Ursula Ridens, registered dietitian nutritionist, from Sharp HealthCare's Outpatient Nutrition Counseling Program, explains why we should never skimp on fruits and vegetables in our daily meals.
I'm sure it's not news to you that fruits and veggies are loaded with vitamins, minerals, antioxidants and fiber. So why is it that far too many Americans aren't getting the recommended 5 to 9 servings of fruits and vegetables per day? Too expensive you say? Think again.
According to the USDA's September 2011 report, the average American family of four spent $185 per week on food, in 2009, eating a less-than-healthy diet (only 59% and 42% of the recommended servings of vegetables and fruits, respectively). The USDA established a low-cost healthy food plan that cost less ($175 per week for family of four in 2010) AND met the recommendations for fruit and vegetable servings — and also included more whole grains, lower fat/skim milk, and less fats, oils and sweets.
Here's why you can afford to eat more fruits and veggies:
You Crowd Out Giant Portions of Starches and Proteins
Filling at least half your plate with fruits and veggies is a great way to avoid overeating starches and proteins. Overindulging on refined grains and large portions of meats and poultry seems to be the American way of eating. Eating meals with excessive carbohydrate and saturated fat from animal proteins may increase your risk for heart disease, diabetes and weight concerns. To top it off, smaller portions of animal protein will save money in your pocket!
Disease Prevention and Health
Reduce your risk of heart disease, high blood pressure and type 2 diabetes. Who wouldn't want to get a piece of this benefit?
- The potassium in fruits and veggies, like banana, citrus, tomatoes and potato is great for lowering and preventing high blood pressure.
- Dietary fiber helps promote good digestion, lowers cancer risk, stabilizes blood sugar, and reduces cholesterol. Try great fiber sources like beans, lentils, apples and berries.
- Vitamin-A-rich foods like sweet potatoes, spinach, carrots and cantaloupe help to keep your eyes and skin healthy.
It's Easy to Eat Them!
Choose fruits and veggies that take very little time to prepare. It's easy to grab cherry tomatoes, mini sweet bell peppers, mini cucumbers and snap peas. Just rinse under running water and eat — great for an on-the-go snack or mealtime side. Choose easy-to-rinse-and-eat fruits like bite-size grapes and berries. If you don't have time to cut your fruit (and don't mind spending a little extra at the checkout stand) look for precut packs of apples or already-cubed fruit salad. You'll save in the long run by improving your health!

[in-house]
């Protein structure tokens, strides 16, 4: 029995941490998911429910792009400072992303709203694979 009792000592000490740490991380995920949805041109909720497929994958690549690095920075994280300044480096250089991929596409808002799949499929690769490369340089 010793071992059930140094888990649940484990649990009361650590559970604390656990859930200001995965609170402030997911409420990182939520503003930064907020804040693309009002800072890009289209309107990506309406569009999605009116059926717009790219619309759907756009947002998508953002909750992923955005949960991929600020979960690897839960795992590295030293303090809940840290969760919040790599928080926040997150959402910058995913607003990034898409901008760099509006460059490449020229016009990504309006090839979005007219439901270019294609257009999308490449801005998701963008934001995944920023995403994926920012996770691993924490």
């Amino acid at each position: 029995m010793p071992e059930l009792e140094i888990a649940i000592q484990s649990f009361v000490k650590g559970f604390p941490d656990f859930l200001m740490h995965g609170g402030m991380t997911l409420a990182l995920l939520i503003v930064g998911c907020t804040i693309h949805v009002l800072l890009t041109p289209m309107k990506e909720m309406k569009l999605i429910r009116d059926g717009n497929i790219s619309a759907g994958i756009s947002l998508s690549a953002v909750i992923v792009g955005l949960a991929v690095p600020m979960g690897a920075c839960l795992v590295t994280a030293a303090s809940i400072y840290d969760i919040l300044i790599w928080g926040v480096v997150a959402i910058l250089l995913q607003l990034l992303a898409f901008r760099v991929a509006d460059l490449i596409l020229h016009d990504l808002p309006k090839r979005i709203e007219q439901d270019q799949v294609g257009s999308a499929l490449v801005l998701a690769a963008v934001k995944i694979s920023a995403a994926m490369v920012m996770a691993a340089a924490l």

They Taste Magnificent . . . Really!
I know some of you would challenge me on this. If you've never been one to gravitate toward fruits and veggies, try dressing them up a bit to entice your taste buds. Sprinkle cinnamon and sliced almonds on a peeled banana. Drizzle a bit of honey on apple slices. Use Greek yogurt as a dip for apples or cucumbers. Enhance the taste of veggies by incorporating them into flavorful dishes like grated carrot in spaghetti sauce or chopped zucchini in lasagna.
Their health value far exceeds the cost to purchase them. Remember, fruits and vegetables are only good for you if you eat them! So . . . get READY, get SET, GO:
- Visit your local farmers market.
- Start a small home garden.
- Keep a beautifully stocked bowl of fruit on your kitchen table or counter.
And . . . ENJOY!
For More Information
The Sharp Outpatient Nutrition Counseling Program provides one-on-one nutrition counseling with registered dietitians at four convenient locations throughout San Diego County. To get your questions answered and learn more about our offerings in heart health, weight management, kidney disease, eating disorders, digestive health and more, please contact us at (619) 740-4632, or visit Sharp's Nutrition Education and Counseling Program.